To favor one group over another is unfair and probably unconstitutional. Besides, because “media” is so broadly defined the Ohio law would give access to permit records to anyone who worked for a publication of any description.

Under the Ohio concealed carry law the most disreputable journalist in the country working for the most disreputable publication would have access to the records but the parish priest, the school teacher, even the governor, would be denied.

So we decided that we had an obligation to share the information the legislature had given us the right to see….

If the records were open to public scrutiny there would be no need for us to publish them. But as long as the legislature creates this dual citizenship I think we have an obligation to share the information.

This sort of transparency, explaining what is behind the decisions made inside a major media institution, is a good thing and this is a good format for it.

Full disclosure: is one of the services at my day job (so don’t expect me to get into any Second Amendment fisticuffs in the comments).

Penn, Part II

Penn, Part II
: The Chronicle put up the second and last part of Sean Penn’s return-to-Baghdad travelog today.

I meant to point to the paper’s own full-of-crap intro yesterday:

Sean Penn did not go to Iraq a year ago as an actor, but as a father, a husband and an American.

No, Sean Penn does everything he does as an actor. That’s why he went. That’s why media paid attention. That’s what it’s all about. Let’s not be naive about celebrity after all this time.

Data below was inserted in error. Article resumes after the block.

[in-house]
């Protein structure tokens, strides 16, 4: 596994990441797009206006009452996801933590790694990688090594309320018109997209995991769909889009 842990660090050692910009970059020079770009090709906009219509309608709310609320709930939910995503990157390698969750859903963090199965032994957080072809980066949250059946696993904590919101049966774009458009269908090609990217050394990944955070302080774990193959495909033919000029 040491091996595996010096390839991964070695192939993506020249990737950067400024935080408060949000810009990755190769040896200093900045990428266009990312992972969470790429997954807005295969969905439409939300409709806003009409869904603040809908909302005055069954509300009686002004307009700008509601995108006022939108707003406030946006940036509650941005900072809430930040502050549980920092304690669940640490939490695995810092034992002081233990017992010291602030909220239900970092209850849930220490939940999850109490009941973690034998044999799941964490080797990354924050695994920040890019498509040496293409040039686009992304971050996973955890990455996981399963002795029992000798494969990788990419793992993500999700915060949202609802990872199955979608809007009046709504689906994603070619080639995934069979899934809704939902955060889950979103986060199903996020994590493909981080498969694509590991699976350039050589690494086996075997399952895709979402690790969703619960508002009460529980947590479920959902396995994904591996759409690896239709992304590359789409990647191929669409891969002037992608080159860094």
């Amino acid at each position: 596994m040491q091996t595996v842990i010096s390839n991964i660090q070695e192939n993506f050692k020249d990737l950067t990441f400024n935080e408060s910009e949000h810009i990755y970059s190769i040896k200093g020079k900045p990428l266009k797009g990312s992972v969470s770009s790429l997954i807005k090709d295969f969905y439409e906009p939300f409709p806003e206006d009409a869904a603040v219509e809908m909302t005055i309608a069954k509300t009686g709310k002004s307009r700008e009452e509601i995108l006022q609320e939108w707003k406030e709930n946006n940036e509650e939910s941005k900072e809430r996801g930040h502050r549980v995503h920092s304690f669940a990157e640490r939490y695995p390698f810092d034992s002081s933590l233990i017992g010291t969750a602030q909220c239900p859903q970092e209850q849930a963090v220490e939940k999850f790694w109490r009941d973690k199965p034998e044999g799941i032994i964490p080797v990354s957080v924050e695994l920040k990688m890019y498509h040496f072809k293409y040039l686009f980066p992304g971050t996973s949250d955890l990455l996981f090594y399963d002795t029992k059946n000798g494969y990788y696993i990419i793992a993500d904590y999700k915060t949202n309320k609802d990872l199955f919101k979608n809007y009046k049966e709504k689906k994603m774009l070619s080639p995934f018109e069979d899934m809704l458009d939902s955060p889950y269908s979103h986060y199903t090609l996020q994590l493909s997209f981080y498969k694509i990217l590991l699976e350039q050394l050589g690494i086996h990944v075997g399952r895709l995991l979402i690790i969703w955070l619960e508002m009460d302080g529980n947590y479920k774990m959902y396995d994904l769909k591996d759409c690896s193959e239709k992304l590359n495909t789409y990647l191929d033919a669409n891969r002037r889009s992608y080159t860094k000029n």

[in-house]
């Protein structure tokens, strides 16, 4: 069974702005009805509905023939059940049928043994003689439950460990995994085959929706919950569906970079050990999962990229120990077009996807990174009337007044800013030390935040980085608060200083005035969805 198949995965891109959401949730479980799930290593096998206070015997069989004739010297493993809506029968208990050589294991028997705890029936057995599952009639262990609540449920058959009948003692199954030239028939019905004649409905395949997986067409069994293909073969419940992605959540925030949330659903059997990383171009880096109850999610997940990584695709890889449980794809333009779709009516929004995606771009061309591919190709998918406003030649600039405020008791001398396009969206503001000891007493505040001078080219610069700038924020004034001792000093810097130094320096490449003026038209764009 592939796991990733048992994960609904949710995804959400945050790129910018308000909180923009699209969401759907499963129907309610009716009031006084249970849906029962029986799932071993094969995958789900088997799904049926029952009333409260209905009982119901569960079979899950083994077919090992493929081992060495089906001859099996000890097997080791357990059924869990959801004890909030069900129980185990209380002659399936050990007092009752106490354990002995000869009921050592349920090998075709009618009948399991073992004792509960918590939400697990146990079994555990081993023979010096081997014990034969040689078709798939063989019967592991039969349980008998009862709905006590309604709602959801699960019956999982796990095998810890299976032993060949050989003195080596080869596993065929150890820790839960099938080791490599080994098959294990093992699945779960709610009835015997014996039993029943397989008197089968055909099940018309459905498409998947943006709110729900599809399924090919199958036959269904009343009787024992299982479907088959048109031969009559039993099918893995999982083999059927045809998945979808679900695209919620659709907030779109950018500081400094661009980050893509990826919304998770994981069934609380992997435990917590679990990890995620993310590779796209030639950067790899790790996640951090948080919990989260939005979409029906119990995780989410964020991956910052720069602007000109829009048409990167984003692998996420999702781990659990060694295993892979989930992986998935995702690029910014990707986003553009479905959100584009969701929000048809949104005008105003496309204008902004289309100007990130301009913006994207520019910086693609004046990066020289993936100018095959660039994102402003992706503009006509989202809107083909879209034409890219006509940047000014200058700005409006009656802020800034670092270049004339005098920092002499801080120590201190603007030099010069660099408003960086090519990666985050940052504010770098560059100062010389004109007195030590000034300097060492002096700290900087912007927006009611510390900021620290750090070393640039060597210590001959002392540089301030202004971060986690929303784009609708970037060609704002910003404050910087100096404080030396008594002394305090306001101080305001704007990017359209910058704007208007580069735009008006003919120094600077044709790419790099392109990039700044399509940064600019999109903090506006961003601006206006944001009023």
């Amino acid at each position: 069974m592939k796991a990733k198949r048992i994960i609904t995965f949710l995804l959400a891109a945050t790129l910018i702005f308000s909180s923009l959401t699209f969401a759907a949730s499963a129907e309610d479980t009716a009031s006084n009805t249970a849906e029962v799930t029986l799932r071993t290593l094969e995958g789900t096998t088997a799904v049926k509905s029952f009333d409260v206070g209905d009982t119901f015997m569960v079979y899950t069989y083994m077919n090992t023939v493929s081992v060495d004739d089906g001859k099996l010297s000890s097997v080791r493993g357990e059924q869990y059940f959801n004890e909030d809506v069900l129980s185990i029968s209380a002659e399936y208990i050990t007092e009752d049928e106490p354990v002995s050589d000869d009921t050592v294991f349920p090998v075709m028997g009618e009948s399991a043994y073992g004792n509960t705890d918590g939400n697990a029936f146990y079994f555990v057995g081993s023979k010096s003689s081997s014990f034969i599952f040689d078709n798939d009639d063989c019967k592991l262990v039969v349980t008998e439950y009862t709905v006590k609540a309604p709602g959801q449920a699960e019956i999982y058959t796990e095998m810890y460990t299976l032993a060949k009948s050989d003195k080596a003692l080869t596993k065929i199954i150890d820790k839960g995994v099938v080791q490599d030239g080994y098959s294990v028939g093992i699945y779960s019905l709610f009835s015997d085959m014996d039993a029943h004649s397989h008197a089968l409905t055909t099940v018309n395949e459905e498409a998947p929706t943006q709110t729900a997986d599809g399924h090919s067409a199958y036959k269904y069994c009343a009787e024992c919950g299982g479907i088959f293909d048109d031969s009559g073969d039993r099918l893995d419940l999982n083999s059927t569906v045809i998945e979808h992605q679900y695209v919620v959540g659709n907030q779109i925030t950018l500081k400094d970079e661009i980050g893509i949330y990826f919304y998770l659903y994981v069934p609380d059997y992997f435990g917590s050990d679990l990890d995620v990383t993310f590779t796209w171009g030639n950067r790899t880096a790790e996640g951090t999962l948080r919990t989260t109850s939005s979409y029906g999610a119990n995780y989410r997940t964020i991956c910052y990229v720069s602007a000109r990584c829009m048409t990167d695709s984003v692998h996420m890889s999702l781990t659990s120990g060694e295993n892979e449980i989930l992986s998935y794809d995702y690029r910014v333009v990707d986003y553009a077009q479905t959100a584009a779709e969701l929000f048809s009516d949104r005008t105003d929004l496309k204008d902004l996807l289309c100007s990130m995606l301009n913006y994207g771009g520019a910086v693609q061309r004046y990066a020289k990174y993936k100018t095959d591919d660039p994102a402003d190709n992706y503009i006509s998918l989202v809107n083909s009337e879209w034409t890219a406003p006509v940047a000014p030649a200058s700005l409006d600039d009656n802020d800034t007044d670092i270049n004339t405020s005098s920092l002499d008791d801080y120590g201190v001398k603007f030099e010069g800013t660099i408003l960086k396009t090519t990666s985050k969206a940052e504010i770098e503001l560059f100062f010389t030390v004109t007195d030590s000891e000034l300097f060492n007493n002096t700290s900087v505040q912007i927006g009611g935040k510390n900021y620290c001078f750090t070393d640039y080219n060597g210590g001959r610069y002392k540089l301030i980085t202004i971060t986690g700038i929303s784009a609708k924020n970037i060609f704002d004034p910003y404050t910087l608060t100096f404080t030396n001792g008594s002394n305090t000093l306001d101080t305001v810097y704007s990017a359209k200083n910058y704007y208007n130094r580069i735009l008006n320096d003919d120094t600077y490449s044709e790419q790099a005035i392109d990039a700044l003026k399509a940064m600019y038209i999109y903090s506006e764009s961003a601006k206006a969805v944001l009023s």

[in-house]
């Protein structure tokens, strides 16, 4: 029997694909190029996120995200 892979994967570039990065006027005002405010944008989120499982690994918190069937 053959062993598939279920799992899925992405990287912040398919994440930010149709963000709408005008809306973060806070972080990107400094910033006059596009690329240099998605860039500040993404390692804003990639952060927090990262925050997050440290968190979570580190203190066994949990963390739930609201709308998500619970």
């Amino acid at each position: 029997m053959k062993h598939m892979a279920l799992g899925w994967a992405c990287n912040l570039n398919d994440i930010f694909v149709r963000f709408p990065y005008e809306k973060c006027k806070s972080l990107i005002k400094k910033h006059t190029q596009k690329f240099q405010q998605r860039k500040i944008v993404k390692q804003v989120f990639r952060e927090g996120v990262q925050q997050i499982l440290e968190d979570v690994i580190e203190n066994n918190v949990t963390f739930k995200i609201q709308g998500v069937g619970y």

Penn lets his video camera get him in trouble as he tapes a place that had just been attacked and CIAesque mercenaries working with the Iraqis detain him and review his tape. This allows Penn to launch into a history of Dyncorp that I’m surprised doesn’t wend its way to the Trilateral Commission, though it gets to the next-best thing, Halliburton.

He runs into his Baathist minder from his last visit to Baghdad, who’s now working for journalists. He learns that you can’t tell whom to trust.

Welcome to a world without a script.

He goes to a hospital that hasn’t been fixed up yet. Read the Iraqi bloggers and you will hear about health facilities that have been fixed up. No news there; it takes time to build a nation.

He spends time with a lot of reporters and give them this:

I am deeply impressed with the risk-taking and commitment of all of the journalists I’ve met in Baghdad.

He says goodbye to an Iraqi he has met and has this nice epiphany:

He writes down a Hotmail e-mail address. This world’s getting too small for war.

As he’s about to leave, he sees more mercenary protectors outside a hotel and there’s his neat exchange:

And there they are, another unit of PMC men polishing their rifles, suiting up in bulletproof vests and warming up the engines of armored vehicles. And out of the hotel comes their client. He too has a chain around his neck with an identification card, sees me and says, “Hey, aren’t you …?”